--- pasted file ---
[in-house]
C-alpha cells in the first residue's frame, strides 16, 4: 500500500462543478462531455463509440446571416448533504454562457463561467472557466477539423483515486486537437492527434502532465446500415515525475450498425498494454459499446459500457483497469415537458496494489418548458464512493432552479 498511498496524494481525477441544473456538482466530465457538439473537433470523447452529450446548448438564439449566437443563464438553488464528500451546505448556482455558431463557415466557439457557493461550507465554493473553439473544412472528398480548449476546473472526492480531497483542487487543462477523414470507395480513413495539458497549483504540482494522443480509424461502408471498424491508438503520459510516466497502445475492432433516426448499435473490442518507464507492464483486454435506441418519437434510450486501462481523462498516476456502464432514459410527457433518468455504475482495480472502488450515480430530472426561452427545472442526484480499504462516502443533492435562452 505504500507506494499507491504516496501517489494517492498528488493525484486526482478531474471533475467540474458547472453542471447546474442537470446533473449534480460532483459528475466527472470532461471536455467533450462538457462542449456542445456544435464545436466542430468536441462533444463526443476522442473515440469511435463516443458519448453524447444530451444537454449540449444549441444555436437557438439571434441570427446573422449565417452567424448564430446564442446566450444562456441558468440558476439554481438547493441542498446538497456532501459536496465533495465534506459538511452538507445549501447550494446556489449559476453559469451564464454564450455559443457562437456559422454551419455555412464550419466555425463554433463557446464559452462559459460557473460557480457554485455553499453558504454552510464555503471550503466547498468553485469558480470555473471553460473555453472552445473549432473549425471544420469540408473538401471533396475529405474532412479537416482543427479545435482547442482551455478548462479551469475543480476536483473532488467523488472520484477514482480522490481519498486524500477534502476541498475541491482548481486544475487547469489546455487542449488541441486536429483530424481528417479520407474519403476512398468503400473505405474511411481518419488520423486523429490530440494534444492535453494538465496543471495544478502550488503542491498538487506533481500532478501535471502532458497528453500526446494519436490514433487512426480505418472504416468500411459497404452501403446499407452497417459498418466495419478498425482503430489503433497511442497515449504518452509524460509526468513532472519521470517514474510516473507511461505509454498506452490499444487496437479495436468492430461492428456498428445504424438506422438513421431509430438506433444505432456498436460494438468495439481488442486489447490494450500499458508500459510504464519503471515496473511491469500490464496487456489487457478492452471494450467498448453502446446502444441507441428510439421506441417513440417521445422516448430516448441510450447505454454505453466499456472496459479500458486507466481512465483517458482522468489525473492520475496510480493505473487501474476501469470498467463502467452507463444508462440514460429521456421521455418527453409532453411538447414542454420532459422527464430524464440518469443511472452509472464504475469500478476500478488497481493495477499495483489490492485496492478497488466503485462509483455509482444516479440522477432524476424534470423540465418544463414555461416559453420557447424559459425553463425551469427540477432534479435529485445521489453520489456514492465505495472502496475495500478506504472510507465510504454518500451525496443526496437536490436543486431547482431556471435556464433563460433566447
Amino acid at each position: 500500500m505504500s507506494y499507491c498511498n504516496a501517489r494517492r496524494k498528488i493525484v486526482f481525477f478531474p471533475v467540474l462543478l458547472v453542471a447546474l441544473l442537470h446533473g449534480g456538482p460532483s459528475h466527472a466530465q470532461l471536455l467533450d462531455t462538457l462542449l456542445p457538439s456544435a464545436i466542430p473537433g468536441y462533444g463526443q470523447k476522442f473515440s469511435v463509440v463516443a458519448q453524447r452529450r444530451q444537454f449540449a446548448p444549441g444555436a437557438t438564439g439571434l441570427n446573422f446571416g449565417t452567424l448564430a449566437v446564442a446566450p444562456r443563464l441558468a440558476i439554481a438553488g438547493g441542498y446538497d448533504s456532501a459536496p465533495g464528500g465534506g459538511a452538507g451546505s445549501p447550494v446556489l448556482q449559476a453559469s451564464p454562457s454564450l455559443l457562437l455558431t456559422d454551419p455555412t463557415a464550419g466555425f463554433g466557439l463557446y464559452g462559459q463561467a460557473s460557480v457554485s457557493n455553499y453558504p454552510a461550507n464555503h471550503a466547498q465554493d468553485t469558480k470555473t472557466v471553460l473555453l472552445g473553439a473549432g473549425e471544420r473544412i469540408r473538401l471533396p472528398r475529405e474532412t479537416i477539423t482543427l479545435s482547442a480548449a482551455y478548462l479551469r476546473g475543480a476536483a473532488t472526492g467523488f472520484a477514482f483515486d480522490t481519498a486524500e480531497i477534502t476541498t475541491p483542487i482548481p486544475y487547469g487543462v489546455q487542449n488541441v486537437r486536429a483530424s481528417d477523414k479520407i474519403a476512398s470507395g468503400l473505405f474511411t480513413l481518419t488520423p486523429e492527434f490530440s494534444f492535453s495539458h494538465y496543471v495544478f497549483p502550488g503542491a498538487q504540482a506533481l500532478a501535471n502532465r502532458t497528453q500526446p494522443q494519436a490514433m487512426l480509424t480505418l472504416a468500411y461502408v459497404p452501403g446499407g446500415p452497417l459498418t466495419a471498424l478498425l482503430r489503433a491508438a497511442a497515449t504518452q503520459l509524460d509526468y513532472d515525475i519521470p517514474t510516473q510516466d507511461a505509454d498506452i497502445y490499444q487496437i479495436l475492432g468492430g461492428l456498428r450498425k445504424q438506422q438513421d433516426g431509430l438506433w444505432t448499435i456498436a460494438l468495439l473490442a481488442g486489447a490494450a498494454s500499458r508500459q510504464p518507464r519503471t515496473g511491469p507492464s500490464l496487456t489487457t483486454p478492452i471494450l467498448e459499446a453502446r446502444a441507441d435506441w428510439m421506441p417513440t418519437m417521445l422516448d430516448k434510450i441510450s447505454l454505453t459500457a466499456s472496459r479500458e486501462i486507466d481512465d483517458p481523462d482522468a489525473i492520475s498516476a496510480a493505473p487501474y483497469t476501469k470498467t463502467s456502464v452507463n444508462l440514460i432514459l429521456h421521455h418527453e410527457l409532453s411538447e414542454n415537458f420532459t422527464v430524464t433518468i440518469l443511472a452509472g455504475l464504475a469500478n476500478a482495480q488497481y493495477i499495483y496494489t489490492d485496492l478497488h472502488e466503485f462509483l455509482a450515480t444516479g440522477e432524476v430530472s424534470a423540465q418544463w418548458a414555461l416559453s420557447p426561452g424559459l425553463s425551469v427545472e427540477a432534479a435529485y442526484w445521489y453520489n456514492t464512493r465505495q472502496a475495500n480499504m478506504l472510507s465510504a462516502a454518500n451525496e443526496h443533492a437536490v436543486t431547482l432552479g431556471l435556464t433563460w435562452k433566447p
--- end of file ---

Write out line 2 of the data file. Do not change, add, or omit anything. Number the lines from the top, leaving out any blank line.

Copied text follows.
C-alpha cells in the first residue's frame, strides 16, 4: 500500500462543478462531455463509440446571416448533504454562457463561467472557466477539423483515486486537437492527434502532465446500415515525475450498425498494454459499446459500457483497469415537458496494489418548458464512493432552479 498511498496524494481525477441544473456538482466530465457538439473537433470523447452529450446548448438564439449566437443563464438553488464528500451546505448556482455558431463557415466557439457557493461550507465554493473553439473544412472528398480548449476546473472526492480531497483542487487543462477523414470507395480513413495539458497549483504540482494522443480509424461502408471498424491508438503520459510516466497502445475492432433516426448499435473490442518507464507492464483486454435506441418519437434510450486501462481523462498516476456502464432514459410527457433518468455504475482495480472502488450515480430530472426561452427545472442526484480499504462516502443533492435562452 505504500507506494499507491504516496501517489494517492498528488493525484486526482478531474471533475467540474458547472453542471447546474442537470446533473449534480460532483459528475466527472470532461471536455467533450462538457462542449456542445456544435464545436466542430468536441462533444463526443476522442473515440469511435463516443458519448453524447444530451444537454449540449444549441444555436437557438439571434441570427446573422449565417452567424448564430446564442446566450444562456441558468440558476439554481438547493441542498446538497456532501459536496465533495465534506459538511452538507445549501447550494446556489449559476453559469451564464454564450455559443457562437456559422454551419455555412464550419466555425463554433463557446464559452462559459460557473460557480457554485455553499453558504454552510464555503471550503466547498468553485469558480470555473471553460473555453472552445473549432473549425471544420469540408473538401471533396475529405474532412479537416482543427479545435482547442482551455478548462479551469475543480476536483473532488467523488472520484477514482480522490481519498486524500477534502476541498475541491482548481486544475487547469489546455487542449488541441486536429483530424481528417479520407474519403476512398468503400473505405474511411481518419488520423486523429490530440494534444492535453494538465496543471495544478502550488503542491498538487506533481500532478501535471502532458497528453500526446494519436490514433487512426480505418472504416468500411459497404452501403446499407452497417459498418466495419478498425482503430489503433497511442497515449504518452509524460509526468513532472519521470517514474510516473507511461505509454498506452490499444487496437479495436468492430461492428456498428445504424438506422438513421431509430438506433444505432456498436460494438468495439481488442486489447490494450500499458508500459510504464519503471515496473511491469500490464496487456489487457478492452471494450467498448453502446446502444441507441428510439421506441417513440417521445422516448430516448441510450447505454454505453466499456472496459479500458486507466481512465483517458482522468489525473492520475496510480493505473487501474476501469470498467463502467452507463444508462440514460429521456421521455418527453409532453411538447414542454420532459422527464430524464440518469443511472452509472464504475469500478476500478488497481493495477499495483489490492485496492478497488466503485462509483455509482444516479440522477432524476424534470423540465418544463414555461416559453420557447424559459425553463425551469427540477432534479435529485445521489453520489456514492465505495472502496475495500478506504472510507465510504454518500451525496443526496437536490436543486431547482431556471435556464433563460433566447